(iii) Nonapplicability of Subsection (b)(10)(C)(i):—Examples of conduct to which subsection (b)(10)(C)(i) does not apply are as follows:
(I) A defendant uses a credit card from a stolen wallet only to make a purchase. In such a case, the defendant has not used the stolen credit card to obtain another means of identification.
(II) A defendant forges another individual’s signature to cash a stolen check. Forging another individual’s signature is not producing another means of identification.
(D) Application of Subsection (b)(10)(C)(ii).—Subsection (b)(10)(C)(ii) applies in any case in which the offense involved the possession of 5 or more means of identification that unlawfully were produced or obtained, regardless of the number of individuals in whose name (or other identifying information) the means of identification were so produced or so obtained.
10. Chop Shop Enhancement under Subsection (b)(11).—Subsection (b)(11) provides a minimum offense level in the case of an ongoing, sophisticated operation (such as an auto theft ring or "chop shop") to steal vehicles or vehicle parts, or to receive stolen vehicles or vehicle parts. "Vehicles" refers to all forms of vehicles, including aircraft and watercraft.
11. Gross Receipts Enhancement under Subsection (b)(13)(A).—
(A) In General.—For purposes of subsection (b)(13)(A), the defendant shall be considered to have derived more than $1,000,000 in gross receipts if the gross receipts to the defendant individually, rather than to all participants, exceeded $1,000,000.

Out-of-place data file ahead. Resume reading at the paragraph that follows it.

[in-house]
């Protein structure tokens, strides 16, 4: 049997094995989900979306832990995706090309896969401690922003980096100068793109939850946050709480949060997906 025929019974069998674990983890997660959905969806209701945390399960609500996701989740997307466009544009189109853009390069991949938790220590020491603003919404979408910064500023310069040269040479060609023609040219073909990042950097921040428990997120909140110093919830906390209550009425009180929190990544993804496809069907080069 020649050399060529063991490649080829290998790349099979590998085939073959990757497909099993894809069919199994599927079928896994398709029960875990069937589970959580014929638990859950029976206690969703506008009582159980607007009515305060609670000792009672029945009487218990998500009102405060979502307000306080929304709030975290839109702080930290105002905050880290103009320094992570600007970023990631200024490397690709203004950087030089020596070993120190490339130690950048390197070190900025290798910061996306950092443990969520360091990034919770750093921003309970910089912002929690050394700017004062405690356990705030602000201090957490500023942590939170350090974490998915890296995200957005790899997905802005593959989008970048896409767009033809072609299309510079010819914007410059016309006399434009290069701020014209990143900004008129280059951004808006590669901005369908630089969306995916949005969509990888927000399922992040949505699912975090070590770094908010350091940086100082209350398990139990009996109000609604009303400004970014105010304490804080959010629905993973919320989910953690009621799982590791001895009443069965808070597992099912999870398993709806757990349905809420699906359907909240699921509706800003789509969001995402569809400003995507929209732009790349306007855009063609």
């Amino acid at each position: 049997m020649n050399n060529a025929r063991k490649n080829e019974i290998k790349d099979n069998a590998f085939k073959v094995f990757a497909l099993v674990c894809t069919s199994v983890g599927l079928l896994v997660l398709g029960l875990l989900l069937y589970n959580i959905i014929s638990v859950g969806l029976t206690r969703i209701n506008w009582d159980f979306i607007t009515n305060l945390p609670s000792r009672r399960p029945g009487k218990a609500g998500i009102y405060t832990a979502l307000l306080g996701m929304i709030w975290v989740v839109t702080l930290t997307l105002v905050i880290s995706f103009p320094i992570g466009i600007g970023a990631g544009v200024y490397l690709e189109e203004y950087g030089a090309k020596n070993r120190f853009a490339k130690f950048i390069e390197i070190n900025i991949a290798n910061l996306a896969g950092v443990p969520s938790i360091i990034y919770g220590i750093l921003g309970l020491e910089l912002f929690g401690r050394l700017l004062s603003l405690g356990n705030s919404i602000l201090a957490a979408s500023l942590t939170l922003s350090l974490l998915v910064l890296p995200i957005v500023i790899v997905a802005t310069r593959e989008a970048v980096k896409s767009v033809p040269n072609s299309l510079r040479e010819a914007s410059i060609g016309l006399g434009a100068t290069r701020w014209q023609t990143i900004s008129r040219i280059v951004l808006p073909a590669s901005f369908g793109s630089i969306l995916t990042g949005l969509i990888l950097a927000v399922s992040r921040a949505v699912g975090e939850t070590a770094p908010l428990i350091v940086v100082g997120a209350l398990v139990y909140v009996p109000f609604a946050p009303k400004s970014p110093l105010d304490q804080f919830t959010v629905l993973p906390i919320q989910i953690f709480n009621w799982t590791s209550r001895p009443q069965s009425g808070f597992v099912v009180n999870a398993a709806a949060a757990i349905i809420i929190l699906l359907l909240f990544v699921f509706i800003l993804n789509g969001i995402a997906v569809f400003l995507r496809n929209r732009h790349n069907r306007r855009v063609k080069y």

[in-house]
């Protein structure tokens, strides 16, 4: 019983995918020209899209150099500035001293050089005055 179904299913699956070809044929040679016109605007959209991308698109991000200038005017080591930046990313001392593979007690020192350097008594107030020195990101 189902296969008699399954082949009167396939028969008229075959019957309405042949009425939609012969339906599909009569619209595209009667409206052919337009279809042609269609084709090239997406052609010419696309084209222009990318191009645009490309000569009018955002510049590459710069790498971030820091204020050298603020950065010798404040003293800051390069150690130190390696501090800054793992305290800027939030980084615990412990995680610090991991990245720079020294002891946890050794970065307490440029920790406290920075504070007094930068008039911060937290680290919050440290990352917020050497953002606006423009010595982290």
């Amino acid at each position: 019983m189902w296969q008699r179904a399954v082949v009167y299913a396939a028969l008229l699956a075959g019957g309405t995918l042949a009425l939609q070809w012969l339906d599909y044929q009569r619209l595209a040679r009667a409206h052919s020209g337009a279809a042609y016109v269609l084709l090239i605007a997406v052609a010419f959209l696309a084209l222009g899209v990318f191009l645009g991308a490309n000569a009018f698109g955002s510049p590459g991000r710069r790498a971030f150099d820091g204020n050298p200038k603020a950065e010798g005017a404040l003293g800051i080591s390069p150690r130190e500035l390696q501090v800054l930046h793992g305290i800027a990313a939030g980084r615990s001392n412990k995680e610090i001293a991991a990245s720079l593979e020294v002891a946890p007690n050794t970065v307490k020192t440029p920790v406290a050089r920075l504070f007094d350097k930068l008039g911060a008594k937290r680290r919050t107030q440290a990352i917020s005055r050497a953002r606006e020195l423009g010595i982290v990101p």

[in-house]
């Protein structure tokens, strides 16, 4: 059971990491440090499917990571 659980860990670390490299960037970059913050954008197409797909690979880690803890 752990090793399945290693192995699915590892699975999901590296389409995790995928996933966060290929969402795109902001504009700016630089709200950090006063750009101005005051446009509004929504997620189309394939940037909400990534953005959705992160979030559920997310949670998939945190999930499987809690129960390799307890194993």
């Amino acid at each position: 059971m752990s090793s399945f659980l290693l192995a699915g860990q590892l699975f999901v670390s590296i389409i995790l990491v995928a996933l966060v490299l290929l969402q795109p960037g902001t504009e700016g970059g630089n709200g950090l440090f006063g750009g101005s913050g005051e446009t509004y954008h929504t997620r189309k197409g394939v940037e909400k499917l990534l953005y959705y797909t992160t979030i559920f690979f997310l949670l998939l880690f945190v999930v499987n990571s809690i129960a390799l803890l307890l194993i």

(B) Definition.—"Gross receipts from the offense" includes all property, real or personal, tangible or intangible, which is obtained directly or indirectly as a result of such offense. See 18 U.S.C. § 982(a)(4).
12. Application of Subsection (b)(13)(B).—
(A) Application of Subsection (b)(13)(B)(i).—The following is a non-exhaustive list of factors that the court shall consider in determining whether, as a result of the offense, the safety and soundness of a financial institution was substantially jeopardized:
(i) The financial institution became insolvent.
(ii) The financial institution substantially reduced benefits to pensioners or insureds.
(iii) The financial institution was unable on demand to refund fully any deposit, payment, or investment.
(iv) The financial institution was so depleted of its assets as to be forced to merge with another institution in order to continue active operations.